Editors note: the phase 1 US China agreement included measures two stop China’s hacking. Are they breaching?
As the coronavirus epidemic reached crisis level in Wuhan, China, in January, a known group of state-backed cyber hackers launched attacks at healthcare companies and other key industries outside the country, according to cybersecurity company FireEye.
[Patrick Tucker | March 30, 2020 | American Military News]
FireEye announced their findings on the attacks Wednesday morning, calling it “one of the most widespread campaigns we have seen from China-nexus espionage actors in recent years.
The Chinese hackers, a group known as APT41, are affiliated with the government but also conduct financial crimes for personal gain. FireEye reports that they targeted a specific known vulnerability in the national vulnerabilities database (CVE-2019-19781 affecting Citrix Application Delivery Controllers) on Jan. 20. The vulnerability could allow attackers to exploit virtual desktop, cloud computing, and networking applications to steal data. The group also hit military installations and oil and gas targets, FireEye said, without naming where or in which countries to protect the identity of their clients.
FireEye says there was a dropoff in the group’s cyberattacks five days later, around the Chinese New Year, which occurred on Jan. 25, which is common among China-based threat groups. China began to implement very strict quarantine measures in Hubei province on Jan. 23 suggesting that the activity was going on as the pandemic picked up momentum. There was another drop off between Feb. 2 and 19.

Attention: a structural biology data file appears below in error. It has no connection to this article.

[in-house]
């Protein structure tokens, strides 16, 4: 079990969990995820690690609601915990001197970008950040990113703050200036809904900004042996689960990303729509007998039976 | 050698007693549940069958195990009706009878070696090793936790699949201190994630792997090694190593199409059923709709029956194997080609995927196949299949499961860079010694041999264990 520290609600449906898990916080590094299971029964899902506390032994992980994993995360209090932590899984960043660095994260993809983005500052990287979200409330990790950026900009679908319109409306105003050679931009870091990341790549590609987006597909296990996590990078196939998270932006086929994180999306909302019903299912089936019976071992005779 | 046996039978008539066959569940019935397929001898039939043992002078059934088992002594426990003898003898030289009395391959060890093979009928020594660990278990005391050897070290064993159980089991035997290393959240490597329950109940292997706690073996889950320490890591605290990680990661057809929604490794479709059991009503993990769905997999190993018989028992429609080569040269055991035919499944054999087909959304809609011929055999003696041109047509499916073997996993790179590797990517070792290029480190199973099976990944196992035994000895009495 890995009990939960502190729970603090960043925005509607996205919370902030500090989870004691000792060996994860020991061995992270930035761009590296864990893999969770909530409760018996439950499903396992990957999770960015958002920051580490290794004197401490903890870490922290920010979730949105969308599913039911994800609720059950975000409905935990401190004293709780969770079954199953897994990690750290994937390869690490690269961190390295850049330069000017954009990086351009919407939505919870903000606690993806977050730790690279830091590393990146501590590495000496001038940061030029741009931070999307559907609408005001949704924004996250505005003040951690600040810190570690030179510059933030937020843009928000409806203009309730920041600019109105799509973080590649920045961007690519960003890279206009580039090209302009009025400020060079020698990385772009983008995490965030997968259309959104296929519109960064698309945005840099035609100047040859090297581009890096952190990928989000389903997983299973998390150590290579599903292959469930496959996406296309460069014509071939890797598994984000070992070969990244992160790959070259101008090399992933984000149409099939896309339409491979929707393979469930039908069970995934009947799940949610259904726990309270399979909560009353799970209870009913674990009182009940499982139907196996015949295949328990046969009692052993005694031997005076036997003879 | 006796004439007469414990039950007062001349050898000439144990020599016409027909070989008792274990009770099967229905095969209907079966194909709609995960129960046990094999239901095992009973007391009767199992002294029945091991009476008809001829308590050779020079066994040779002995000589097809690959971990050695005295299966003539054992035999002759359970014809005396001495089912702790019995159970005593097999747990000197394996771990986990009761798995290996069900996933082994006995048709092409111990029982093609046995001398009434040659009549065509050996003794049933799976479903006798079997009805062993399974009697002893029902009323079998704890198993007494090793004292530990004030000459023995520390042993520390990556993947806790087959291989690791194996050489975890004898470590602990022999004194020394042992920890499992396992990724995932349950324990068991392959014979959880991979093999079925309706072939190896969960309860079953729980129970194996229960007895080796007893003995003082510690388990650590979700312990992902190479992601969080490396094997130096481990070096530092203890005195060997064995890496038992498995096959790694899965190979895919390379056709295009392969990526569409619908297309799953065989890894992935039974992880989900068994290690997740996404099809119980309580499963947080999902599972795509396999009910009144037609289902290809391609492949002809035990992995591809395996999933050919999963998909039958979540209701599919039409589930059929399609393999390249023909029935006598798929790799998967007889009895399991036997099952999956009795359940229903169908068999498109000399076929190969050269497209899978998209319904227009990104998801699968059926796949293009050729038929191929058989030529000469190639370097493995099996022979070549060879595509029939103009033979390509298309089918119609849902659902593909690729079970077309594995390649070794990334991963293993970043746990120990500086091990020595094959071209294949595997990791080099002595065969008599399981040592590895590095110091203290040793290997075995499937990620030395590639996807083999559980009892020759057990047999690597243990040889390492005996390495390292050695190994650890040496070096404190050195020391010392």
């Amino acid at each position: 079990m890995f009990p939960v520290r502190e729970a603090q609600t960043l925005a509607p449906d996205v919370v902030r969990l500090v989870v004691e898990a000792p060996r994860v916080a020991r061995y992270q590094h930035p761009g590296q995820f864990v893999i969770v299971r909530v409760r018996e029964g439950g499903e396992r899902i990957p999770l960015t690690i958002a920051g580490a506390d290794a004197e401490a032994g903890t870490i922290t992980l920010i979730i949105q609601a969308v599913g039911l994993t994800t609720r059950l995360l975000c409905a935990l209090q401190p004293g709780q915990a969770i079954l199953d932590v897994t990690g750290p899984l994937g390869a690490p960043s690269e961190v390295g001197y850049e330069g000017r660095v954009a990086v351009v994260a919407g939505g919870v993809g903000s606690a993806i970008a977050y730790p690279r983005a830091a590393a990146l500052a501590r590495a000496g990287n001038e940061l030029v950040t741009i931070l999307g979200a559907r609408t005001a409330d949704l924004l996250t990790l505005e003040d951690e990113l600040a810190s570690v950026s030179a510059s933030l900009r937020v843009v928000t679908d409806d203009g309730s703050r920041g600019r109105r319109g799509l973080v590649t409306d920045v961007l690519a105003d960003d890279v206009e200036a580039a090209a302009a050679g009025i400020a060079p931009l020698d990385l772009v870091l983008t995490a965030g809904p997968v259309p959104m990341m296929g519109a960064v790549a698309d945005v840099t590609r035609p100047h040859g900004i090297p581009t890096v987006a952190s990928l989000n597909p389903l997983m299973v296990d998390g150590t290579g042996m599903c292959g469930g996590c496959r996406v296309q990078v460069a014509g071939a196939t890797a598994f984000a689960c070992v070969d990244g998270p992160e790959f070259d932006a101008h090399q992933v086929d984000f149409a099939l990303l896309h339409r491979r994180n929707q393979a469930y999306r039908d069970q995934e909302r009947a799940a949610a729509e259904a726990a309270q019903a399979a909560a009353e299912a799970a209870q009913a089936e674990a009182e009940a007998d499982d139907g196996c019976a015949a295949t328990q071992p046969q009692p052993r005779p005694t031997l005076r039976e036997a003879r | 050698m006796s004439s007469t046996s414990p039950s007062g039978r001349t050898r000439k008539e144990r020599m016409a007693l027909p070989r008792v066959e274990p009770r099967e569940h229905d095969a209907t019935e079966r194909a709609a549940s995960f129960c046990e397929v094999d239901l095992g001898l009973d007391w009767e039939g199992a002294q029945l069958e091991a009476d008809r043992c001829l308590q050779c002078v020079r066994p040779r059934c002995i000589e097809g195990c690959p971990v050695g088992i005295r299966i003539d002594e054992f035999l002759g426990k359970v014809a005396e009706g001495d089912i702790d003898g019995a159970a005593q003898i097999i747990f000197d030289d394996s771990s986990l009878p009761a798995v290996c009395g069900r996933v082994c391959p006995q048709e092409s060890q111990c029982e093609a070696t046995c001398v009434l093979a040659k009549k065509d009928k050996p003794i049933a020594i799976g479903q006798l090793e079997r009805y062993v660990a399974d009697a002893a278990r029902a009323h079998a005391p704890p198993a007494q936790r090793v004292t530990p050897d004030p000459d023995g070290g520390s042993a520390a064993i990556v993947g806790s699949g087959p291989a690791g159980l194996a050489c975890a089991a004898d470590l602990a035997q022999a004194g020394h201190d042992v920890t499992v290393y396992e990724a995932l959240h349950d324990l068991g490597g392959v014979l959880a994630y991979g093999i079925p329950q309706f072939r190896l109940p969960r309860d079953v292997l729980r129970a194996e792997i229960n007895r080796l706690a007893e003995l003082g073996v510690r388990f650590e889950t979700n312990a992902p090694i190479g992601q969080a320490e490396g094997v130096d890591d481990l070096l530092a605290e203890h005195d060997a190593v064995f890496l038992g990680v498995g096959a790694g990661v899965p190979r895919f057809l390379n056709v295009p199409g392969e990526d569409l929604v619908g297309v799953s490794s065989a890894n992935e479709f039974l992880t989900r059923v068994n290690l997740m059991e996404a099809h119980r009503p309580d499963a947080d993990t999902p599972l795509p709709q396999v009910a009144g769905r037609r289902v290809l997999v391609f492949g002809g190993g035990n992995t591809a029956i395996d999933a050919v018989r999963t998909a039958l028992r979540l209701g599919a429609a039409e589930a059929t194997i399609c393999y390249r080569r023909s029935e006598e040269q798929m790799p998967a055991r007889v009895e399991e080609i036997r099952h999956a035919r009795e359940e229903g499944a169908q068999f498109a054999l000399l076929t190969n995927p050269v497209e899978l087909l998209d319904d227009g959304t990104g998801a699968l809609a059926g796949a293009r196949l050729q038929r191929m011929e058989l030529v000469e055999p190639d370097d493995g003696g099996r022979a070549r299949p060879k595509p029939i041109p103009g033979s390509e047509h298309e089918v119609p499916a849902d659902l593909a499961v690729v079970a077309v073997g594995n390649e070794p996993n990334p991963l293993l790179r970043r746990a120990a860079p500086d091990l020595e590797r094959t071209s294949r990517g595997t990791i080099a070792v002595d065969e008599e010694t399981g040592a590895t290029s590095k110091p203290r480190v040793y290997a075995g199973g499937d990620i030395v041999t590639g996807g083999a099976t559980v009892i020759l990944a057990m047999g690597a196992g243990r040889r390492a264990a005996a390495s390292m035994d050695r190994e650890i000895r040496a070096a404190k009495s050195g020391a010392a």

“While it is possible that this reduction in activity might be related to the COVID-19 quarantine measures in China, APT41 may have remained active in other ways which we were unable to observe with FireEye telemetry,” they write in a blogspot posted Wednesday. Defense One is unable to independently verify their claims.
Activity picked up again shortly after Feb. 19, they report. The current wave of attacks “seems to reveal a high operational tempo and wide collection requirements for APT41.”
The unprecedented level of remote working and living during the coronavirus pandemic has also seen an increase in cyberattacks, most notably phishing attacks targeting individuals with phony links and emails, according to cybersecurity company CrowdStrike. Attackers are coming from, but are not limited to sources inside China.
“We’re seeing this from both nation-state actors, notably groups in China we track under PANDA designations, as well as criminal groups,” Robert Sheldon, CrowdStrike director of Government Technology Strategy, said in an email to reporters on Monday. PANDA is how CrowdStrike designates advanced persistent threat groups from China.
The Pentagon has been worried about increased cyberattacks in light of increased telework. On March 16, during a “virtual town hall, Essye Miller, DOD’s principal deputy chief information officer, said that adversaries are “already taking advantage of the situation and the environment that we have on hand.”
On Tuesday, Defense Secretary Mark Esper reminded Defense Department personnel in another virtual town hall that working from home carried its own risks.
“If you’re teleworking, if you’re doing anything that involves the networks and IT, be very, very careful of IT vulnerabilities. We are a little bit more exposed when we’re doing telework,” he said.
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